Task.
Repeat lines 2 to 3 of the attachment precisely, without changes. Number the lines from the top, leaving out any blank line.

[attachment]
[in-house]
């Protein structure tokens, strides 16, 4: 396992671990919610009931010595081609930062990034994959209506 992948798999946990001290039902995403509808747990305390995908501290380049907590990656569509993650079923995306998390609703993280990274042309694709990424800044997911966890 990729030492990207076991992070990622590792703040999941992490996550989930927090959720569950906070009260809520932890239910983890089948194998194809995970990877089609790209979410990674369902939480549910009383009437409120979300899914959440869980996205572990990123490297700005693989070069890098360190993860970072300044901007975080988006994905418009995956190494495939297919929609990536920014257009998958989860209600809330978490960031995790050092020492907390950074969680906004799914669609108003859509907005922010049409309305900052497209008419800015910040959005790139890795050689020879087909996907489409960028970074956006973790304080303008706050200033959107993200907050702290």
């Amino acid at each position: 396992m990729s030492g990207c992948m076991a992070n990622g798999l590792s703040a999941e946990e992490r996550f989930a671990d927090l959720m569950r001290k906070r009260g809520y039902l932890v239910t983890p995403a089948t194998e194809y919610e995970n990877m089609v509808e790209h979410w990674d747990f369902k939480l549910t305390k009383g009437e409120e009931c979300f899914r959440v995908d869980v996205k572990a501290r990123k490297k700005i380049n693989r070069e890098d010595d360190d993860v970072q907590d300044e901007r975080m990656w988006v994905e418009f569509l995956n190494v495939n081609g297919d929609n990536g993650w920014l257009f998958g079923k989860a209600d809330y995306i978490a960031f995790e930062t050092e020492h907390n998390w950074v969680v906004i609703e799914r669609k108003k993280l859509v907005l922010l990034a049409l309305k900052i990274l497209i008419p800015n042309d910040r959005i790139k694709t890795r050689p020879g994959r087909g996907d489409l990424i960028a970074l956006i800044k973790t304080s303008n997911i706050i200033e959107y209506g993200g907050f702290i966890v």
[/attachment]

């Protein structure tokens, strides 16, 4: 396992671990919610009931010595081609930062990034994959209506 992948798999946990001290039902995403509808747990305390995908501290380049907590990656569509993650079923995306998390609703993280990274042309694709990424800044997911966890 990729030492990207076991992070990622590792703040999941992490996550989930927090959720569950906070009260809520932890239910983890089948194998194809995970990877089609790209979410990674369902939480549910009383009437409120979300899914959440869980996205572990990123490297700005693989070069890098360190993860970072300044901007975080988006994905418009995956190494495939297919929609990536920014257009998958989860209600809330978490960031995790050092020492907390950074969680906004799914669609108003859509907005922010049409309305900052497209008419800015910040959005790139890795050689020879087909996907489409960028970074956006973790304080303008706050200033959107993200907050702290």
């Amino acid at each position: 396992m990729s030492g990207c992948m076991a992070n990622g798999l590792s703040a999941e946990e992490r996550f989930a671990d927090l959720m569950r001290k906070r009260g809520y039902l932890v239910t983890p995403a089948t194998e194809y919610e995970n990877m089609v509808e790209h979410w990674d747990f369902k939480l549910t305390k009383g009437e409120e009931c979300f899914r959440v995908d869980v996205k572990a501290r990123k490297k700005i380049n693989r070069e890098d010595d360190d993860v970072q907590d300044e901007r975080m990656w988006v994905e418009f569509l995956n190494v495939n081609g297919d929609n990536g993650w920014l257009f998958g079923k989860a209600d809330y995306i978490a960031f995790e930062t050092e020492h907390n998390w950074v969680v906004i609703e799914r669609k108003k993280l859509v907005l922010l990034a049409l309305k900052i990274l497209i008419p800015n042309d910040r959005i790139k694709t890795r050689p020879g994959r087909g996907d489409l990424i960028a970074l956006i800044k973790t304080s303008n997911i706050i200033e959107y209506g993200g907050f702290i966890v």